Amarna letters archive, written on clay tablets, primarily consisting of diplomatic correspondence between the Egyptian administration and its representatives in Canaan and Amurru during the New Kingdom

The Amarna letters are an archive, written on clay tablets, primarily consisting of diplomatic correspondence between the Egyptian administration and its representatives in Canaan and Amurru during the New Kingdom, between c. 1360-1332 BC. The letters were found in Upper Egypt at el-Amarna, the modern name for the ancient Egyptian capital of Akhetaten, founded by pharaoh Akhenaten during the Eighteenth Dynasty of Egypt. The Amarna letters are unusual in Egyptological research, because they are mostly written in a script known as Akkadian cuneiform, the writing system of ancient Mesopotamia, rather than that of ancient Egypt, and the language used has sometimes been characterised as a mixed language, Canaanite-Akkadian. The written correspondence spans a period of at most thirty years.

Egyptian Museum of Berlin part of the Neues Museum, collection of Ancient Egyptian artifacts

The Egyptian Museum of Berlin is home to one of the world's most important collections of Ancient Egyptian artifacts, including the iconic Nefertiti Bust. Since October 2009, the collection is part of the reopened Neues Museum on Berlin's Museum Island.

Amarna art

Amarna art, or the Amarna style, is a style adopted in the Amarna Period during and just after the reign of Akhenaten in the late Eighteenth Dynasty, during the New Kingdom. Whereas Ancient Egyptian art was famously slow to alter, the Amarna style was a significant and sudden break from its predecessor, which was restored after Akhenaten's death. It is characterized by a sense of movement and activity in images, with figures having raised heads, many figures overlapping and many scenes busy and crowded. The human body is portrayed differently; figures, always shown in profile on reliefs, are slender, swaying, with exaggerated extremities. In particular, depictions of Akhenaten give him distinctly feminine qualities such as large hips, prominent breasts, and a larger stomach and thighs. Other pieces, such as the most famous of all Amarna works, the Nefertiti Bust in Berlin, show much less pronounced features of the style.

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Margaret Stefana "Peggy" Drower MBE (1911–2012) was a historian of Ancient Near Eastern History and Egyptology. She was awarded the MBE and elected a Fellow of the Society of Antiquaries of London. She wrote the definitive biography of Flinders Petrie.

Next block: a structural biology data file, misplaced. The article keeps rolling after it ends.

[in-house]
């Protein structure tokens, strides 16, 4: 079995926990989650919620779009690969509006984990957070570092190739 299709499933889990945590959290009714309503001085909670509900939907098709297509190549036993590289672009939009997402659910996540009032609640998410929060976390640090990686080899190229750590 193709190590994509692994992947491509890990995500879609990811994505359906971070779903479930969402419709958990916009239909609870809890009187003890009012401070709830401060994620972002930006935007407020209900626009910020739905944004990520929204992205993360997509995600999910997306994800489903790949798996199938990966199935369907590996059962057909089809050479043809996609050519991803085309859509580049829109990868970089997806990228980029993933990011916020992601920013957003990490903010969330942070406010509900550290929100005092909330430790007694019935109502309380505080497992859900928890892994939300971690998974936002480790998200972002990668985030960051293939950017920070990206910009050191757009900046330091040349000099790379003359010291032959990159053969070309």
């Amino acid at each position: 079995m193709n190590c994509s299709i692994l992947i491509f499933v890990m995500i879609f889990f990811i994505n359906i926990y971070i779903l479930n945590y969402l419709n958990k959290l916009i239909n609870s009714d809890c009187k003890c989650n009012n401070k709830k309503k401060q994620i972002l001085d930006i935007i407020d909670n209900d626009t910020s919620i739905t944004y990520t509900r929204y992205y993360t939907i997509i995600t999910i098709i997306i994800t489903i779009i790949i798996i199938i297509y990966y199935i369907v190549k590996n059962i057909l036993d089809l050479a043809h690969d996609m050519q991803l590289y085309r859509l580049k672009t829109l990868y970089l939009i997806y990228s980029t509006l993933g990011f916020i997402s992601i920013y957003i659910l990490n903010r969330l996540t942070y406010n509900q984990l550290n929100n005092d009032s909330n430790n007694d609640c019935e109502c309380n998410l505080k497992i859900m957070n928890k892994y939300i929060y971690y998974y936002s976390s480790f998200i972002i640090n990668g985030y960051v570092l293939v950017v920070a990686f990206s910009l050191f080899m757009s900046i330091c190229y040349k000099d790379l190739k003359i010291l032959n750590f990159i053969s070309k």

Alice Stevenson is a British archaeologist and museum curator. She is Senior Lecturer in Museum Studies at UCL's Institute of Archaeology and a specialist in Predynastic and Early Dynastic Egyptian archaeology.

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  1. "UCL Petrie Museum Online Catalogue". UCL Petrie Museum. Retrieved 21 June 2018.
  2. "UCL: The Petrie Museum of Egyptian Archaeology". Museum Mile. Retrieved 21 June 2018.
  3. Moon, Brenda E. (2006). More Usefully Employed: Amelia B. Edwards, Writer, Traveller and Campaigner for Ancient Egypt. London: Egypt Exploration Society. ISBN   9780856981692. OCLC   850990713.
  4. Willey, Russ. "Rehumanising the past. Petrie Museum, behind Gower Street, Bloomsbury". Hidden London. London, ENG. Retrieved 24 November 2014.
  5. Stevenson, Alice, ed. (4 June 2015). The Petrie Museum Of Egyptian Archaeology. UCL Press via Internet Archive.
  6. "Ancient Faces: Mummy Portraits from Roman Egypt". The Met. 8 February 2000. Retrieved 21 June 2018.
  7. 1 2 Picton, Janet; Quirke, Stephen; Roberts, Paul C., eds. (2007). Living Images: Egyptian Funerary Portraits in the Petrie Museum. Walnut Creek, CA: Left Coast Press. ISBN   9781598742510. OCLC   878764269.
  8. "The Central City - Amarna The Place". Amarna Project. Retrieved 21 June 2018.
  9. UCL. "UCL - London's Global University". UCL CULTURE. Retrieved 21 June 2018.
  10. Petrie Museum Staff. "Petrie Museum". Retrieved 6 January 2018.
  11. UCL. "Get Hands on with ancient Egypt". UCL CULTURE. Retrieved 21 June 2018.
  12. Petrie Museum Staff (28 February 2017). "Friends of the Petrie Museum Membership". Retrieved 28 February 2017.
  13. Petrie Museum Staff (28 February 2017). "UCL Petrie Museum Online Catalogue". Retrieved 28 February 2017.
  14. Hall, Rosalind M. (1986). Egyptian Textiles. Shire Publications.[ full citation needed ]
  15. Petrie Museum Staff (2 March 2013). "Trails and Resources". Archived from the original on 2 March 2013. Retrieved 28 February 2017.CS1 maint: BOT: original-url status unknown (link)
  16. "Homepage / الصفحة الرئيسية - Artefacts of Excavation".
  17. UCL. "UCL - London's Global University". UCL CULTURE.
  18. Stevenson, Alice, ed. (2015). The Petrie Museum of Egyptian Archaeology: Characters and Collections (PDF). London, ENG: UCL Press. Retrieved 28 February 2017.

Further reading